3. Who are the Ladies in White?

4. a) Who is Berta Soler?
b) What does she say it is important for President Obama to know as travels to Cuba to meet with communist dictator Raul Castro and his repressive regime?

5. a) Who is Guillermo Farinas?
b) What moral responsibility does Mr. Farinas say President Obama has?

6. As he began his visit to Cuba with his family, President Obama tweeted “Looking forward to meeting and hearing directly from the Cuban people.”
CNN reported: “Obama will tend to the Cuban government while here [meeting with Castro including during a State Dinner]. But he’ll also peel away for less formal encounters, allowing the presidential spotlight to also shine on ordinary Cubans living in a new era, including during an address to the Cuban people during a speech broadcast on state television, and the meeting with anti-Castro dissidents.”
How likely is it that President Obama will “hear directly from the Cuban people”? Explain your answer.


CHALLENGE:

It is important to note that the re-establishing of U.S. ties with Cuba is very controversial. Because the majority of the media are Democrats who support President Obama’s policies, this news event will be portrayed mostly in a very positive light, with the negatives being mainly glossed over. Polls will be presented showing that the majority of Americans support re-establishing ties with Cuba, and that a large majority of young people or young Cuban-Americans do as well.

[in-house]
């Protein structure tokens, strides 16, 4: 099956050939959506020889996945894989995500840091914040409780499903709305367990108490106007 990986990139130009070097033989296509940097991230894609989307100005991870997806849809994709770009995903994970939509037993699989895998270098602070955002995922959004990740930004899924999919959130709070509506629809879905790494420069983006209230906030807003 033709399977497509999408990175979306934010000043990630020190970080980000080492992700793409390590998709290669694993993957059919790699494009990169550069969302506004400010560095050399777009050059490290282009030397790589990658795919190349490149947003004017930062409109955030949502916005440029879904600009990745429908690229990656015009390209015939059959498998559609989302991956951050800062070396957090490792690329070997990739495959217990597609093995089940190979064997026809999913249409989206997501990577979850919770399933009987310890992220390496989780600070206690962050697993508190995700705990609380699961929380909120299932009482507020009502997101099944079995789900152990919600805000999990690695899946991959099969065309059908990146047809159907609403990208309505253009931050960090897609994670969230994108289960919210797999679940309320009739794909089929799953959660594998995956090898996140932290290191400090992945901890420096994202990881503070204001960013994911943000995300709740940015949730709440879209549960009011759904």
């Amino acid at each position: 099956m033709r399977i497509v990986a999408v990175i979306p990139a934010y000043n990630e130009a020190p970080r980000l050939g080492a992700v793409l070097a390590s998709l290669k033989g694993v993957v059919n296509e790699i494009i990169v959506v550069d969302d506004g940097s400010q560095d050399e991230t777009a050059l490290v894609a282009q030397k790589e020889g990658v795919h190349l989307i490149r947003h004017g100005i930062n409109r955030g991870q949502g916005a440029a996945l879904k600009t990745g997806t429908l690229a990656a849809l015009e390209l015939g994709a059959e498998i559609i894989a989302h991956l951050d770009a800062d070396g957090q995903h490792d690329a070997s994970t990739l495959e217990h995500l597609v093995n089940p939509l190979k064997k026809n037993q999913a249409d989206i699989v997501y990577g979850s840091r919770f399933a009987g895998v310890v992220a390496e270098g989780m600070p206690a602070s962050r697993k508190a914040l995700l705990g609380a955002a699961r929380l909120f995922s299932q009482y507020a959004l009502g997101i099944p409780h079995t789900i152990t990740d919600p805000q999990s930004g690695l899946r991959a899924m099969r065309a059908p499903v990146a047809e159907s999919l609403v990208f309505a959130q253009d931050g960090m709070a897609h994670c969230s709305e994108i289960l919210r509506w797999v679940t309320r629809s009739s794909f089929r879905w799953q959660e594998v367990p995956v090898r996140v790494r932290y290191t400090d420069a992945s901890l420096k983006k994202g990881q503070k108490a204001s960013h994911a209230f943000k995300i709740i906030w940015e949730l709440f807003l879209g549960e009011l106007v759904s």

What might not be made clear is that Cuban-Americans who remember; those who have had their houses and property confiscated, who lost family members, who were persecuted, imprisoned or denied freedom, do not support re-establishing ties with this repressive regime.
What might not be widely reported is the story of the nine Cuban migrants who died at sea and the 18 others who were rescued by a cruise ship over the weekend after their 30-foot boat was found about 130 miles from the Florida coast, according to the U.S. Coast Guard. There are no news reports questioning why these people would take this great risk to get to the U.S. if conditions were improving in Cuba and on the eve of President Obama’s visit.
Just keep in mind that this is a two-sided story. Most of the news reports will portray this as an “historic” visit – not the fact that giving Castro something for nothing will not cause him to change.